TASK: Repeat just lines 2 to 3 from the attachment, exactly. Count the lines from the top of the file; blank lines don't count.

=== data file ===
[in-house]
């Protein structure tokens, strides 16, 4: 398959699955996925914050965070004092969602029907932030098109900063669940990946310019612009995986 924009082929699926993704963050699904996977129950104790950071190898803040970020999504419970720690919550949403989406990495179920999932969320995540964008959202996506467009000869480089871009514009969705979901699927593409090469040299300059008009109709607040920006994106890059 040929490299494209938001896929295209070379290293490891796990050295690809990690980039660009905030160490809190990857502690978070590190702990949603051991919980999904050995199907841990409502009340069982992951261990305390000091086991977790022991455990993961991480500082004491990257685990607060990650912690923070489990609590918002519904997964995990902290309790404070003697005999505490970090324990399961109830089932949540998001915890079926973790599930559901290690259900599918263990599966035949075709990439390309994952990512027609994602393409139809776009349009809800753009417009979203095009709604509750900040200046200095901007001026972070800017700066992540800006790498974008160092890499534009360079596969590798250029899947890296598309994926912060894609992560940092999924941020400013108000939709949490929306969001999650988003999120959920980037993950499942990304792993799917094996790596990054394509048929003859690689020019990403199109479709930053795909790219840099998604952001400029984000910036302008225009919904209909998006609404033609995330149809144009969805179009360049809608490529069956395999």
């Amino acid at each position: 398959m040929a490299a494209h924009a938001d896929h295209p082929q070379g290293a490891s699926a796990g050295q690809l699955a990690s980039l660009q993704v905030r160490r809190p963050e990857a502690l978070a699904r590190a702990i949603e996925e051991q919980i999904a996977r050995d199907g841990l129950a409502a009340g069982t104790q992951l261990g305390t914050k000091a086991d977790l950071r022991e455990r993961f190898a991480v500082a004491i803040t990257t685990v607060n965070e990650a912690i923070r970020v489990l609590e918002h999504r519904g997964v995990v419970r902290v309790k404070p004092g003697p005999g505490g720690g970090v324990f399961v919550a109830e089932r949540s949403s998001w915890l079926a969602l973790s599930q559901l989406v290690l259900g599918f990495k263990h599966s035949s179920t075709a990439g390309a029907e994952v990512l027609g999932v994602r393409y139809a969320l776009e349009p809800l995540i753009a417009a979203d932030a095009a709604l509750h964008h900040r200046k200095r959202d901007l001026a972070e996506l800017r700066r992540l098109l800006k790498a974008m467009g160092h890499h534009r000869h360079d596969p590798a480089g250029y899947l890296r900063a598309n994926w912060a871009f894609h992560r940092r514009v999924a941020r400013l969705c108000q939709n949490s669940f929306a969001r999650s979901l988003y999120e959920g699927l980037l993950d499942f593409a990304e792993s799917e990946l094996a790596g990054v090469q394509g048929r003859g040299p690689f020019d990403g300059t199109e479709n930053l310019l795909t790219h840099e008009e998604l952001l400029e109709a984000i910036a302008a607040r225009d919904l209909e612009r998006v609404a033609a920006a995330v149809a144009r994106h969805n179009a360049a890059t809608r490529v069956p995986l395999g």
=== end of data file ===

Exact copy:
């Protein structure tokens, strides 16, 4: 398959699955996925914050965070004092969602029907932030098109900063669940990946310019612009995986 924009082929699926993704963050699904996977129950104790950071190898803040970020999504419970720690919550949403989406990495179920999932969320995540964008959202996506467009000869480089871009514009969705979901699927593409090469040299300059008009109709607040920006994106890059 040929490299494209938001896929295209070379290293490891796990050295690809990690980039660009905030160490809190990857502690978070590190702990949603051991919980999904050995199907841990409502009340069982992951261990305390000091086991977790022991455990993961991480500082004491990257685990607060990650912690923070489990609590918002519904997964995990902290309790404070003697005999505490970090324990399961109830089932949540998001915890079926973790599930559901290690259900599918263990599966035949075709990439390309994952990512027609994602393409139809776009349009809800753009417009979203095009709604509750900040200046200095901007001026972070800017700066992540800006790498974008160092890499534009360079596969590798250029899947890296598309994926912060894609992560940092999924941020400013108000939709949490929306969001999650988003999120959920980037993950499942990304792993799917094996790596990054394509048929003859690689020019990403199109479709930053795909790219840099998604952001400029984000910036302008225009919904209909998006609404033609995330149809144009969805179009360049809608490529069956395999």
């Amino acid at each position: 398959m040929a490299a494209h924009a938001d896929h295209p082929q070379g290293a490891s699926a796990g050295q690809l699955a990690s980039l660009q993704v905030r160490r809190p963050e990857a502690l978070a699904r590190a702990i949603e996925e051991q919980i999904a996977r050995d199907g841990l129950a409502a009340g069982t104790q992951l261990g305390t914050k000091a086991d977790l950071r022991e455990r993961f190898a991480v500082a004491i803040t990257t685990v607060n965070e990650a912690i923070r970020v489990l609590e918002h999504r519904g997964v995990v419970r902290v309790k404070p004092g003697p005999g505490g720690g970090v324990f399961v919550a109830e089932r949540s949403s998001w915890l079926a969602l973790s599930q559901l989406v290690l259900g599918f990495k263990h599966s035949s179920t075709a990439g390309a029907e994952v990512l027609g999932v994602r393409y139809a969320l776009e349009p809800l995540i753009a417009a979203d932030a095009a709604l509750h964008h900040r200046k200095r959202d901007l001026a972070e996506l800017r700066r992540l098109l800006k790498a974008m467009g160092h890499h534009r000869h360079d596969p590798a480089g250029y899947l890296r900063a598309n994926w912060a871009f894609h992560r940092r514009v999924a941020r400013l969705c108000q939709n949490s669940f929306a969001r999650s979901l988003y999120e959920g699927l980037l993950d499942f593409a990304e792993s799917e990946l094996a790596g990054v090469q394509g048929r003859g040299p690689f020019d990403g300059t199109e479709n930053l310019l795909t790219h840099e008009e998604l952001l400029e109709a984000i910036a302008a607040r225009d919904l209909e612009r998006v609404a033609a920006a995330v149809a144009r994106h969805n179009a360049a890059t809608r490529v069956p995986l395999g």